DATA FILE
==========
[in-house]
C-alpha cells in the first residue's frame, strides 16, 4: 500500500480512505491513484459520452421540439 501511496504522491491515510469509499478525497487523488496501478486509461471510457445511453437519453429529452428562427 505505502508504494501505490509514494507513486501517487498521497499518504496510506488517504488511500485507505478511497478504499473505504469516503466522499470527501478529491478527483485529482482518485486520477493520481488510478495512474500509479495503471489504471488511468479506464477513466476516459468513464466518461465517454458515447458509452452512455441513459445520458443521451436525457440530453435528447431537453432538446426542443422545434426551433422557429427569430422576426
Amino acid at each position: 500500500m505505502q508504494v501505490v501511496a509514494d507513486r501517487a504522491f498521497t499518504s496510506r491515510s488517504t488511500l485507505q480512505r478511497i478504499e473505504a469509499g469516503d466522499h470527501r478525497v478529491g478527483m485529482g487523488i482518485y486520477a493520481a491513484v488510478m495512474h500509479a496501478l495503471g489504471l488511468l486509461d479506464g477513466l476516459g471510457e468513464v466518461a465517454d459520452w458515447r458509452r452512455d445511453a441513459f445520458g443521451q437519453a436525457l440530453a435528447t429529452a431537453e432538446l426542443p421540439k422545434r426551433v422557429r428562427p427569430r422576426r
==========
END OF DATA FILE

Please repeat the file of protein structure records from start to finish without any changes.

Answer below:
[in-house]
C-alpha cells in the first residue's frame, strides 16, 4: 500500500480512505491513484459520452421540439 501511496504522491491515510469509499478525497487523488496501478486509461471510457445511453437519453429529452428562427 505505502508504494501505490509514494507513486501517487498521497499518504496510506488517504488511500485507505478511497478504499473505504469516503466522499470527501478529491478527483485529482482518485486520477493520481488510478495512474500509479495503471489504471488511468479506464477513466476516459468513464466518461465517454458515447458509452452512455441513459445520458443521451436525457440530453435528447431537453432538446426542443422545434426551433422557429427569430422576426
Amino acid at each position: 500500500m505505502q508504494v501505490v501511496a509514494d507513486r501517487a504522491f498521497t499518504s496510506r491515510s488517504t488511500l485507505q480512505r478511497i478504499e473505504a469509499g469516503d466522499h470527501r478525497v478529491g478527483m485529482g487523488i482518485y486520477a493520481a491513484v488510478m495512474h500509479a496501478l495503471g489504471l488511468l486509461d479506464g477513466l476516459g471510457e468513464v466518461a465517454d459520452w458515447r458509452r452512455d445511453a441513459f445520458g443521451q437519453a436525457l440530453a435528447t429529452a431537453e432538446l426542443p421540439k422545434r426551433v422557429r428562427p427569430r422576426r